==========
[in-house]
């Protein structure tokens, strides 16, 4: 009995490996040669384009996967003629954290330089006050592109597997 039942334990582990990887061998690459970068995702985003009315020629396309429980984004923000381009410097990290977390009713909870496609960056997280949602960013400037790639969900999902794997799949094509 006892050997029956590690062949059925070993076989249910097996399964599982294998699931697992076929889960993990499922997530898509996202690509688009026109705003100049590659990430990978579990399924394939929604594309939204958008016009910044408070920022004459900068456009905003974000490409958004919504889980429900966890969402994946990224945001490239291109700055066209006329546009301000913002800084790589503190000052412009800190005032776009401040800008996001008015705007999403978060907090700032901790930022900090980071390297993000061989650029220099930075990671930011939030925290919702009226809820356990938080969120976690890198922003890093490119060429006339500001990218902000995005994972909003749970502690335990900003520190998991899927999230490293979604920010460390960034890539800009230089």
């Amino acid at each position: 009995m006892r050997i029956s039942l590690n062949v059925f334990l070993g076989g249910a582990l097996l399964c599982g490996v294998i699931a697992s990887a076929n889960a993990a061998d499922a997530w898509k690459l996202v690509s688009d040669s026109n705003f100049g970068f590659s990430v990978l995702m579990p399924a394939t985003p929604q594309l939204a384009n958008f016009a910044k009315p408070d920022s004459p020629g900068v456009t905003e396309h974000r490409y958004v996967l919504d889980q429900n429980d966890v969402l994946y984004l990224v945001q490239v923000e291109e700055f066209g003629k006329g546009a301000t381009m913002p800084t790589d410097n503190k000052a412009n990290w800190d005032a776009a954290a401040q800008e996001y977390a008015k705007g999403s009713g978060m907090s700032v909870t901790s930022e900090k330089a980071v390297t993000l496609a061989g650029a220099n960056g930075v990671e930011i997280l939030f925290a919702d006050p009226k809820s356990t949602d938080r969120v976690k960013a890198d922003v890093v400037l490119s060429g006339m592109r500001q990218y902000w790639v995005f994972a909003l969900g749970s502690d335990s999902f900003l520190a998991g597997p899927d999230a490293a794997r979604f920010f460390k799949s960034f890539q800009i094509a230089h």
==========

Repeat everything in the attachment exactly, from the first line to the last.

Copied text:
[in-house]
């Protein structure tokens, strides 16, 4: 009995490996040669384009996967003629954290330089006050592109597997 039942334990582990990887061998690459970068995702985003009315020629396309429980984004923000381009410097990290977390009713909870496609960056997280949602960013400037790639969900999902794997799949094509 006892050997029956590690062949059925070993076989249910097996399964599982294998699931697992076929889960993990499922997530898509996202690509688009026109705003100049590659990430990978579990399924394939929604594309939204958008016009910044408070920022004459900068456009905003974000490409958004919504889980429900966890969402994946990224945001490239291109700055066209006329546009301000913002800084790589503190000052412009800190005032776009401040800008996001008015705007999403978060907090700032901790930022900090980071390297993000061989650029220099930075990671930011939030925290919702009226809820356990938080969120976690890198922003890093490119060429006339500001990218902000995005994972909003749970502690335990900003520190998991899927999230490293979604920010460390960034890539800009230089």
């Amino acid at each position: 009995m006892r050997i029956s039942l590690n062949v059925f334990l070993g076989g249910a582990l097996l399964c599982g490996v294998i699931a697992s990887a076929n889960a993990a061998d499922a997530w898509k690459l996202v690509s688009d040669s026109n705003f100049g970068f590659s990430v990978l995702m579990p399924a394939t985003p929604q594309l939204a384009n958008f016009a910044k009315p408070d920022s004459p020629g900068v456009t905003e396309h974000r490409y958004v996967l919504d889980q429900n429980d966890v969402l994946y984004l990224v945001q490239v923000e291109e700055f066209g003629k006329g546009a301000t381009m913002p800084t790589d410097n503190k000052a412009n990290w800190d005032a776009a954290a401040q800008e996001y977390a008015k705007g999403s009713g978060m907090s700032v909870t901790s930022e900090k330089a980071v390297t993000l496609a061989g650029a220099n960056g930075v990671e930011i997280l939030f925290a919702d006050p009226k809820s356990t949602d938080r969120v976690k960013a890198d922003v890093v400037l490119s060429g006339m592109r500001q990218y902000w790639v995005f994972a909003l969900g749970s502690d335990s999902f900003l520190a998991g597997p899927d999230a490293a794997r979604f920010f460390k799949s960034f890539q800009i094509a230089h």